Grafting heirloom tomatoes for field production
Because of an unexpected illness that involved emergency surgery, I was unable to satisfactorily complete this project in 2009.
Goals: The plan was to provide three cooperating farms with equal quantities of grafted and (for comparative purposes) ungrafted heirloom tomato seedlings. Batches of rootstock and scion material were planted at weekly intervals, with the intention of grafting, healing, hardening, and distributing these batches, also at weekly intervals, to the cooperating farms.
Updated information: At just about the worst possible time—when the second batch had just been grafted—I was taken ill. Batches 1 and 2 did not survive, and Batch 3 was never grafted.
Actual progress: However, I did gain several valuable learning experiences:
a) I found that the scion material I chose for this project (heirloom tomatoes, particularly Brandywine Sudduth) grew faster and therefore had thicker stems than the rootstock material, which is Maxifort. This made topgraft matches difficult and sometimes impossible.
b) One consequence of the growth interruption that the grafting process imposes on the grafted plants is that while the grafted plants are healing and hardening, the non-grafted plants continue their development uninterrupted. The result is that the grafted and ungrafted plants are not equal in size. To compensate for this, I should have planted the ungrafted seedlings about a week later so they all end up of equal size when they are ready for transplant to the field. I also found that small labels with dates were not the easiest way to differentiate between all the different batches of grafted and ungrafted seedlings.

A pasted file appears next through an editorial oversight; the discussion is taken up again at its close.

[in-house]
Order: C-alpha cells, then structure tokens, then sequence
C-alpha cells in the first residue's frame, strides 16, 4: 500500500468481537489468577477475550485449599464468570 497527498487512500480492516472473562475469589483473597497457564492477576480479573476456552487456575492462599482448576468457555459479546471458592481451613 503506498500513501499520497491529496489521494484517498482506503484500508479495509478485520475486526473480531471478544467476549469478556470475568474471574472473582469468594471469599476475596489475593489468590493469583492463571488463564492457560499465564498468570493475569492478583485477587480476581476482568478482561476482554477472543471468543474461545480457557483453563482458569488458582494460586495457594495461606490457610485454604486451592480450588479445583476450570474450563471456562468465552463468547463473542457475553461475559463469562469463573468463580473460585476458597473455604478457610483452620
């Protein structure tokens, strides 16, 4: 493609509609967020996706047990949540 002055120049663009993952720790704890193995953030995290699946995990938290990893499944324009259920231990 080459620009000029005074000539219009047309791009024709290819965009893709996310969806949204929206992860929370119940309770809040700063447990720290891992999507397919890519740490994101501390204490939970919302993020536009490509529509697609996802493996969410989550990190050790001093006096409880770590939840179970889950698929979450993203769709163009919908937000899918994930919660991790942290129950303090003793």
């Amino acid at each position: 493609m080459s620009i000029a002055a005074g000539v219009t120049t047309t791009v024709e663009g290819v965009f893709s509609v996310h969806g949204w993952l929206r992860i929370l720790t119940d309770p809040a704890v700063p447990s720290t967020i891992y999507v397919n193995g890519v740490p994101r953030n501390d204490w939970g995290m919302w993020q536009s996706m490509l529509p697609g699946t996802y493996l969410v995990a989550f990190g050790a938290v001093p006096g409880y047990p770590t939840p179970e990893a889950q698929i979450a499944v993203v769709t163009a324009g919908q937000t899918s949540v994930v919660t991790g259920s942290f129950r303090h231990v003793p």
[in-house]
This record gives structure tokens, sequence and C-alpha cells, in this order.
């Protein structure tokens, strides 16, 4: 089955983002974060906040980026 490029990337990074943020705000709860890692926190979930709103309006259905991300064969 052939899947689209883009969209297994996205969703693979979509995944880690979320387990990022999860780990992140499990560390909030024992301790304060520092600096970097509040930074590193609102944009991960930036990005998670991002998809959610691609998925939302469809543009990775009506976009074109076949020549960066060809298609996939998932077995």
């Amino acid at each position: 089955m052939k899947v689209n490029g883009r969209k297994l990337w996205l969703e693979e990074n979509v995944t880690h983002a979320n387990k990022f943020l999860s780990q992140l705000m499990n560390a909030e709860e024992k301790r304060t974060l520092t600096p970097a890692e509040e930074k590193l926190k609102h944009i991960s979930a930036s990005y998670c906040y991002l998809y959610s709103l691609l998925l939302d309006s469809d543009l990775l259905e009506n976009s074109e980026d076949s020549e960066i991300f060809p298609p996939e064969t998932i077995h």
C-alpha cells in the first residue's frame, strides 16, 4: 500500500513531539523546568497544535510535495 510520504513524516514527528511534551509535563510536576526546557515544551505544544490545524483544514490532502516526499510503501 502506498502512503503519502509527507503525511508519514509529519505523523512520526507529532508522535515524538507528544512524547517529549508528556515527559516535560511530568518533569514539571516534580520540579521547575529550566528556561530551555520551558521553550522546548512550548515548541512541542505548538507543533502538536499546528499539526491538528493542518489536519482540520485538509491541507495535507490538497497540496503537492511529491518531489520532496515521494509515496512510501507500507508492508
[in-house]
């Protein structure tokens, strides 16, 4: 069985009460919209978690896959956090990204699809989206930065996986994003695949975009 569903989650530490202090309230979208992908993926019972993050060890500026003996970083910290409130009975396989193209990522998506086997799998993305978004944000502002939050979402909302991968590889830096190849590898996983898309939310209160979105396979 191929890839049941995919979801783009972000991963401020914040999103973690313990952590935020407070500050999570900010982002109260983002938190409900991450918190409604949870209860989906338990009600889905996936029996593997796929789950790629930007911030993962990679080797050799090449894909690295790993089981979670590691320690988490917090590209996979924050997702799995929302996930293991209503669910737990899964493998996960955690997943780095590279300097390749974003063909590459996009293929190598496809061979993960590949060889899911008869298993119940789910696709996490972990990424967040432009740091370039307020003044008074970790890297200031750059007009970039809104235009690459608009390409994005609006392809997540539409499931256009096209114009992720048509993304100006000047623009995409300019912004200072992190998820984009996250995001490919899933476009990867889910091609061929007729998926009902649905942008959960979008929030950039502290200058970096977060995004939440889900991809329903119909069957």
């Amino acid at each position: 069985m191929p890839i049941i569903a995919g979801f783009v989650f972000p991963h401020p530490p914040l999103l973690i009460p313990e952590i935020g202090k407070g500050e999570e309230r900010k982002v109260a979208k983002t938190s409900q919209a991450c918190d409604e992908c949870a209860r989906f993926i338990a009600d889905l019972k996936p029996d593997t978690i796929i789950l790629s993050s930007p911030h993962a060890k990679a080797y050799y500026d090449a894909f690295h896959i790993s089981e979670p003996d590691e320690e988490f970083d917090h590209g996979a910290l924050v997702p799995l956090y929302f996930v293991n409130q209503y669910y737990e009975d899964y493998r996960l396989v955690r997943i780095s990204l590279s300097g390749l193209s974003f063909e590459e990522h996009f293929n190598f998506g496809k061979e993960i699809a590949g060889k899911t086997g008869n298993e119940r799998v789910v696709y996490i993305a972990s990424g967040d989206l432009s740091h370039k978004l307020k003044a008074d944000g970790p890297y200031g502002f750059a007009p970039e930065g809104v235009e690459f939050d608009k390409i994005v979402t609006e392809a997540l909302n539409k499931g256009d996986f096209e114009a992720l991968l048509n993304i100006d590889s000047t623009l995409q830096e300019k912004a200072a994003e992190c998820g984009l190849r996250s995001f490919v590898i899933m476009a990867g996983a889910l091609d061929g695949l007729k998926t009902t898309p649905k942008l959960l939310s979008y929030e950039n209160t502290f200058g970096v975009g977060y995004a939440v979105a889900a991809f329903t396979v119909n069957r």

c) The healing chamber I built was much too large, which made it harder to maintain the necessary humidity. At the same time, I found that the grafting process is much more forgiving of mismatches and other errors than I expected.
Plan for 2010: The project will be started over this year, taking advantage of last year’s experience to make a few small modifications that will fine-tune the project. These are:
1. Replace Brandywine Sudduth with another red Brandywine strain with the hope that the stem diameter mismatching will be less of a problem. My experience last year with the Brandywine Quisenberry strain suggests that this will be a suitable replacement.
2. Replace Maxifort rootstock with Beaufort rootstock. I found that Maxifort’s root development is so vigorous that it outgrows 72-cell capacity, and rapidly requires a 3.5- or 4-inch pot if it is not to become rootbound before it is ready to be transplanted out into the field. A phone conversation with a scientist at De Ruiter Seeds (the breeder of Maxifort, Beaufort, and Multifort rootstocks) suggests that Beaufort, while still vigorous, is less aggressive than Maxifort.
3. I have built a smaller healing chamber that will comfortably accommodate all the grafted seedlings I need to protect, and which will be easier to keep properly humidified.
4. I will adjust the seeding dates for grafted and ungrafted plants so the field-ready transplants of each will be of equal size. Also, I will be using a simple color-coding system to clearly and visibly differentiate between the batches of grafted and ungrafted plants.
I am excited to have the opportunity to run this project, and despite the disappointment from having to abandon last year’s attempt, I feel confident that what I learned last year will make for a more successful outcome in 2010.